Tuesday, March 18, 2008

Obama and Wright

Much has been made in recent days about the crazy remarks made by Obama's pastor and "spiritual leader," Rev. Jeremiah Wright. Like Pat Robertson, Jerry Falwell, Ron Paul, and many others, Wright blamed 9/11 on the U.S. Then he gave a speech, in 2003, with the following quote:
The government gives them the drugs, builds bigger prisons, passes a three-strike law and then wants us to sing 'God Bless America.' No, no, no, God damn America, that's in the Bible for killing innocent people...God damn America for treating our citizens as less than human. God damn America for as long as she acts like she is God and she is supreme.

He also accused the government of lying about creating HIV "as a means of genocide against people of color." (If I believed that, I'd be saying God damn America, too!)

I think there are two questions here. First, do these moments offer a representative sample of Wright's body of work? And second, what does it say about Obama that he looks up to and supports such a man?

To answer the first question, I'd say they don't. Obama's critics have used the fact that he adapted the title of his book, The Audacity of Hope, from one of Wright's sermons to demonstrate how strongly Obama has been influenced by Wright. But if you actually read Wright's "Audacity to Hope" sermon, you'll find nothing like the inflammatory comments I mentioned above. It's all about hope and prayer and God and family.

(I wrote about my feelings regarding Obama's religiosity here, for all those wondering why this Jewish Atheist supports someone as profoundly Christian as Obama.)

Now to the more important question. What can we learn about Obama from his association with Wright? First, does Obama agree with Wright's inflammatory statements? All evidence is that he doesn't. For longer than he's been a national politician, he's eloquently and passionately pushed for understanding and unity rather than the sort of racial divisiveness endorsed by Wright. He's strongly denounced Wright's comments on several occasions. And everything about his tone and message is exactly the opposite of Wright's, when Wright is on his craziness.

So what's the deal with his supporting Wright? He's continued to be a member of his church, continued to call him his spiritual adviser, and continued to donate money to the church of this guy who is at least partly crazy and divisive.

I think the answer lies in Obama's most unique quality -- his ability to see the good in everybody and everything. This is the man who implores us to understand our political opponents, the man who preaches unity and an end to divisiveness, the man who constantly seeks common ground, the man who has won over the unlikeliest of opponents on several bills (e.g. his bill requiring the taping of police questioning in Illinois.)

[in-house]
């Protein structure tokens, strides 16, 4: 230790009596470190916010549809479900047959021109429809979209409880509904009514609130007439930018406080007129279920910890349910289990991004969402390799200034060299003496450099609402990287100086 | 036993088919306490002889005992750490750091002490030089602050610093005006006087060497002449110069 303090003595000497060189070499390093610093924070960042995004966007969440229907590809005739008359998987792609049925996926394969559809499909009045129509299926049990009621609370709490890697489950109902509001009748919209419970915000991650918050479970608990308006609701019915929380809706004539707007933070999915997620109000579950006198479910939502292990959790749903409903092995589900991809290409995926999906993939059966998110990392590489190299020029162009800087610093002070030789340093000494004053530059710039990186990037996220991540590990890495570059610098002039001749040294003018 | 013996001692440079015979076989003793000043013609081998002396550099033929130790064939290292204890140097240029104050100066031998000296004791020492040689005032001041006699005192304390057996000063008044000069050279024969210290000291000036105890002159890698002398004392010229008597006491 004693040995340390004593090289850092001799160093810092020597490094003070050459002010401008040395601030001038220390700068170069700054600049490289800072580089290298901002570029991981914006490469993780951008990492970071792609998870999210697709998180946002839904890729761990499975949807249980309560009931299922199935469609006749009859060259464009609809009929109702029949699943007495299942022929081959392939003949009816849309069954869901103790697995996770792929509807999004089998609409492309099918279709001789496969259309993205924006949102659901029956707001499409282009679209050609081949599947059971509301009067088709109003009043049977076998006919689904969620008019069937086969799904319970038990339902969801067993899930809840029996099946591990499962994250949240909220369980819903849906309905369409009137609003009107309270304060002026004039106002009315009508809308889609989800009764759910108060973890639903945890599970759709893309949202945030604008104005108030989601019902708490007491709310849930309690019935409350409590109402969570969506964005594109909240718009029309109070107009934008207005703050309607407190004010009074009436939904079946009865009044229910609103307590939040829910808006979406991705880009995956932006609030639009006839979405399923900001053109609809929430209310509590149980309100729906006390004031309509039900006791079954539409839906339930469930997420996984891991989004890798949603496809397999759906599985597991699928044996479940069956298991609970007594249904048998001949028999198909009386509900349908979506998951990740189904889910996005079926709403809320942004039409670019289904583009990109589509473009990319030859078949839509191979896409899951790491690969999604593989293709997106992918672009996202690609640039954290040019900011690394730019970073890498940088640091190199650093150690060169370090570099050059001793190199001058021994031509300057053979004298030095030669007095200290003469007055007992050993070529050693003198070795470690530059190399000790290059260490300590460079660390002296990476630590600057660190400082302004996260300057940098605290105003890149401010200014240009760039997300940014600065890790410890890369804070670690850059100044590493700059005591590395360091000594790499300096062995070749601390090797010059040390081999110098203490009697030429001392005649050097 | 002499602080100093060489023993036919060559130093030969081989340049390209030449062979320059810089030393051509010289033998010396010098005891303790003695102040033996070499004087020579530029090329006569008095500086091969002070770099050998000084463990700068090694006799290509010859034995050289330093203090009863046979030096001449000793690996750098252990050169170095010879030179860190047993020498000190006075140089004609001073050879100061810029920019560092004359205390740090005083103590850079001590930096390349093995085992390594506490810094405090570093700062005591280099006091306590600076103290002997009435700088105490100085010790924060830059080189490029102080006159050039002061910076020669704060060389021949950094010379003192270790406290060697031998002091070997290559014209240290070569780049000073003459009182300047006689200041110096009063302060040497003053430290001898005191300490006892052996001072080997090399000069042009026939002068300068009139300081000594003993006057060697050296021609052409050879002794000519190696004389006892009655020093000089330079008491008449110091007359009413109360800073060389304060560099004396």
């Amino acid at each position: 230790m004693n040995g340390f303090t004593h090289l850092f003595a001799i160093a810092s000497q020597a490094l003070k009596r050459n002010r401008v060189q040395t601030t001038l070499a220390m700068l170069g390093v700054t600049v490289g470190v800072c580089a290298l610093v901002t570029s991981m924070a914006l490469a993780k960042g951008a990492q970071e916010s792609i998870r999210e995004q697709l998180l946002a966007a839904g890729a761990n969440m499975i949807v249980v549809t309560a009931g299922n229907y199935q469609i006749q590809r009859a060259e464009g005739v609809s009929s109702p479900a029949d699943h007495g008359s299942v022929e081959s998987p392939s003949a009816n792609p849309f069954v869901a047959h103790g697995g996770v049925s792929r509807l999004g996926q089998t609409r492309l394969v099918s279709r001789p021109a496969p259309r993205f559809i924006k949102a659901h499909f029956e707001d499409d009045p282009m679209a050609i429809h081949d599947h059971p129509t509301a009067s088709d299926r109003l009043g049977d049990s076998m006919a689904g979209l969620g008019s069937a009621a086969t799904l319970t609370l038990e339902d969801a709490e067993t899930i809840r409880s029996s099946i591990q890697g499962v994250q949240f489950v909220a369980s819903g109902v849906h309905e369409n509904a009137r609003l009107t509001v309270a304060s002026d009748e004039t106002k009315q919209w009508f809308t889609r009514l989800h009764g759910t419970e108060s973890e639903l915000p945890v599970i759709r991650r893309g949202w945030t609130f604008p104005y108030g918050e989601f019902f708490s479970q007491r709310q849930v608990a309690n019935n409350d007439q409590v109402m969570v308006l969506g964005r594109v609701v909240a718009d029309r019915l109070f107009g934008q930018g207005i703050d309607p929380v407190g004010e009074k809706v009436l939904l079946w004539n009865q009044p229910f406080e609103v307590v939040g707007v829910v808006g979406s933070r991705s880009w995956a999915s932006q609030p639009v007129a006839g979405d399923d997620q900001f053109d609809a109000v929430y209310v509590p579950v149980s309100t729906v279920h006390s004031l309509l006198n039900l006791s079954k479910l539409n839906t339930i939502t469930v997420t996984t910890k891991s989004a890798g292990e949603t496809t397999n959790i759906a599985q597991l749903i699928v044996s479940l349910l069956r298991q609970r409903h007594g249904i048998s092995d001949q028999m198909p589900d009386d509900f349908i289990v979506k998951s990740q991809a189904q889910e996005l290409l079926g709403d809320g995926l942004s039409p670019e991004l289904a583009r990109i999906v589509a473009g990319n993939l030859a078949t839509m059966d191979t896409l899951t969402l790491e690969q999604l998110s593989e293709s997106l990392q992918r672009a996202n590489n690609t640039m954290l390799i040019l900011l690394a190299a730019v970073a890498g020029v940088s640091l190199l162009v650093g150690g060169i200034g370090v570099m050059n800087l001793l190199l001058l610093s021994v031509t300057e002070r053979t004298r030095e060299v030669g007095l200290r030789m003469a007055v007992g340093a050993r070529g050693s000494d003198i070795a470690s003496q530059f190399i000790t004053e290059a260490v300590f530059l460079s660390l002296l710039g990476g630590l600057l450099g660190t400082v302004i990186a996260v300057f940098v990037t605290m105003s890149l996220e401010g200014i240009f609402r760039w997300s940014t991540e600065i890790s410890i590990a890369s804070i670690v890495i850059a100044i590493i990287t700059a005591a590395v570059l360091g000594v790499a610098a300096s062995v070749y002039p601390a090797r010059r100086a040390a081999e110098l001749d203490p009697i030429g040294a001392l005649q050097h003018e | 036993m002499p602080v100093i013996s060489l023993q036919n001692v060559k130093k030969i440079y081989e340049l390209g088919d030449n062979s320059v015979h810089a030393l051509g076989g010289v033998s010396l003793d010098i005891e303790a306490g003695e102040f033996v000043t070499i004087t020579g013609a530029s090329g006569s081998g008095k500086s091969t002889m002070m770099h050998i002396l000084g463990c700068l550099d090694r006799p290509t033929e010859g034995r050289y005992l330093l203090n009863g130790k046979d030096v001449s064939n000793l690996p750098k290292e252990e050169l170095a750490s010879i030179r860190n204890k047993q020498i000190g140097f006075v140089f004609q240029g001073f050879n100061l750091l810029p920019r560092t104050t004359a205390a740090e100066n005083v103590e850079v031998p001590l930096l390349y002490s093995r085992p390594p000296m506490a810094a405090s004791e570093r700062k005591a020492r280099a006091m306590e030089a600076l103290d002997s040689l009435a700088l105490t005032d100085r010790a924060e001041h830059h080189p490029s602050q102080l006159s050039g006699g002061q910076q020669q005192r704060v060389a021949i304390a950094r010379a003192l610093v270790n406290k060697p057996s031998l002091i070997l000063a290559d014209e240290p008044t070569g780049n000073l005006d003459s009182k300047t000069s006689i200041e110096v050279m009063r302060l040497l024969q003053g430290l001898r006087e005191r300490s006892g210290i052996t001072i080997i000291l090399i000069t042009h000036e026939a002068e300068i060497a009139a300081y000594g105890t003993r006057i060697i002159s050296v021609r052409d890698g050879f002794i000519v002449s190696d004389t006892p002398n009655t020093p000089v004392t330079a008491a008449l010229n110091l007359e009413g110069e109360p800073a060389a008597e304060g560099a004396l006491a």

I think that Obama took what he liked from Wright -- the inspiration, the message of hope -- and simply set aside the rest. Recently, he has described Wright as "like an old uncle who says things I don't always agree with," and that strikes me as perfect. Who here doesn't have a racist parent or grandparent or uncle that they generally look up to and want to be like, other than that whole racism thing, and maybe their views on gays? How many of my Orthodox readers look up to rabbis, past and present, who believe things as offensive (racism, homophobia) and crazy (young-Earth creationism) as Wright does?

Simply put, there is no evidence that Obama agrees with any of Wright's craziness, and lots of evidence that he does not. That he can support such a character and draw so much from their friendship and spiritual relationship while so fundamentally disagreeing on such important issues speaks to his unique ability to understand and form meaningful relationships with people he doesn't see completely eye-to-eye with.

Many of us, especially many of us bloggers, prefer not to associate with people that say things we strongly disagree with. I know I couldn't attend a group whose leader said the kind of things Wright does. In general, I'd be pretty wary of people who did. People like us tend to be either blind followers (like many of my religious readers and Dawkinsites) or else ideological loners (like me and a few others that haven't found a box they could wholly subscribe to.) We've had far too many blind followers in positions of power, and people like me couldn't get elected because we aren't comfortable being part of a group we don't completely agree with, and it shows. Obama is the rare kind of person who can both be of a community and apart from it. I think that's exactly the kind of person that America needs right now as president.

17 comments:

Ayin said...

Makes sense:
http://scienceblogs.com/dispatches/2008/03/balko_on_obamas_pastor.php

"Do we really need to start digging up all the nutty things Christian right pastors have said in sermons over the last 20 years? I seem to remember Pat Robertson, Jerry Falwell & Co. blaming 9/11, Katrina, and all sorts of other calamities on the gays, the womyns, and Grand Theft Auto. And yet GOP politicos still pilgrimage to the doorsteps of these idiots to seek their blessing. There are plenty of things for which one could criticize Obama. That his pastor says things rational people find silly only puts him on par with 90 percent of the rest of Congress."